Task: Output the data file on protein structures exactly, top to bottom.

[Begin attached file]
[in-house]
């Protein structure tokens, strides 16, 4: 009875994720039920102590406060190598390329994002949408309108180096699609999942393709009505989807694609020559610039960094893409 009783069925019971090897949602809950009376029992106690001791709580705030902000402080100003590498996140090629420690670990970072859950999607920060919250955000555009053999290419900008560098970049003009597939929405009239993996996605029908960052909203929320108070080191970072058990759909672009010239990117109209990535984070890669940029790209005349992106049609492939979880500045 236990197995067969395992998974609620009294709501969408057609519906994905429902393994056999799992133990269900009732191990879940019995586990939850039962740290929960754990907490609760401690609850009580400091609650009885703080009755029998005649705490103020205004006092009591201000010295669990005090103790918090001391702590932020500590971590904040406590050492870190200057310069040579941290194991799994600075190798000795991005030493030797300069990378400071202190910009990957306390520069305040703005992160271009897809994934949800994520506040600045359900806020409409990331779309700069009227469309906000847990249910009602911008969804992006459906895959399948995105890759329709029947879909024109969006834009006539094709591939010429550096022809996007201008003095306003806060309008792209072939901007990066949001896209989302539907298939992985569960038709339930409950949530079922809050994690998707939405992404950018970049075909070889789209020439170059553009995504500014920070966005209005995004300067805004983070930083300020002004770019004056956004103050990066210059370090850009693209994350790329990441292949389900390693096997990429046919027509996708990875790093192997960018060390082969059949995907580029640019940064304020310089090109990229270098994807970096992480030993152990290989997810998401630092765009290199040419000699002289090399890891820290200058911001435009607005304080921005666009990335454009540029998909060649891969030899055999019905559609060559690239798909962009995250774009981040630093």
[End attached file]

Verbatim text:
[in-house]
């Protein structure tokens, strides 16, 4: 009875994720039920102590406060190598390329994002949408309108180096699609999942393709009505989807694609020559610039960094893409 009783069925019971090897949602809950009376029992106690001791709580705030902000402080100003590498996140090629420690670990970072859950999607920060919250955000555009053999290419900008560098970049003009597939929405009239993996996605029908960052909203929320108070080191970072058990759909672009010239990117109209990535984070890669940029790209005349992106049609492939979880500045 236990197995067969395992998974609620009294709501969408057609519906994905429902393994056999799992133990269900009732191990879940019995586990939850039962740290929960754990907490609760401690609850009580400091609650009885703080009755029998005649705490103020205004006092009591201000010295669990005090103790918090001391702590932020500590971590904040406590050492870190200057310069040579941290194991799994600075190798000795991005030493030797300069990378400071202190910009990957306390520069305040703005992160271009897809994934949800994520506040600045359900806020409409990331779309700069009227469309906000847990249910009602911008969804992006459906895959399948995105890759329709029947879909024109969006834009006539094709591939010429550096022809996007201008003095306003806060309008792209072939901007990066949001896209989302539907298939992985569960038709339930409950949530079922809050994690998707939405992404950018970049075909070889789209020439170059553009995504500014920070966005209005995004300067805004983070930083300020002004770019004056956004103050990066210059370090850009693209994350790329990441292949389900390693096997990429046919027509996708990875790093192997960018060390082969059949995907580029640019940064304020310089090109990229270098994807970096992480030993152990290989997810998401630092765009290199040419000699002289090399890891820290200058911001435009607005304080921005666009990335454009540029998909060649891969030899055999019905559609060559690239798909962009995250774009981040630093």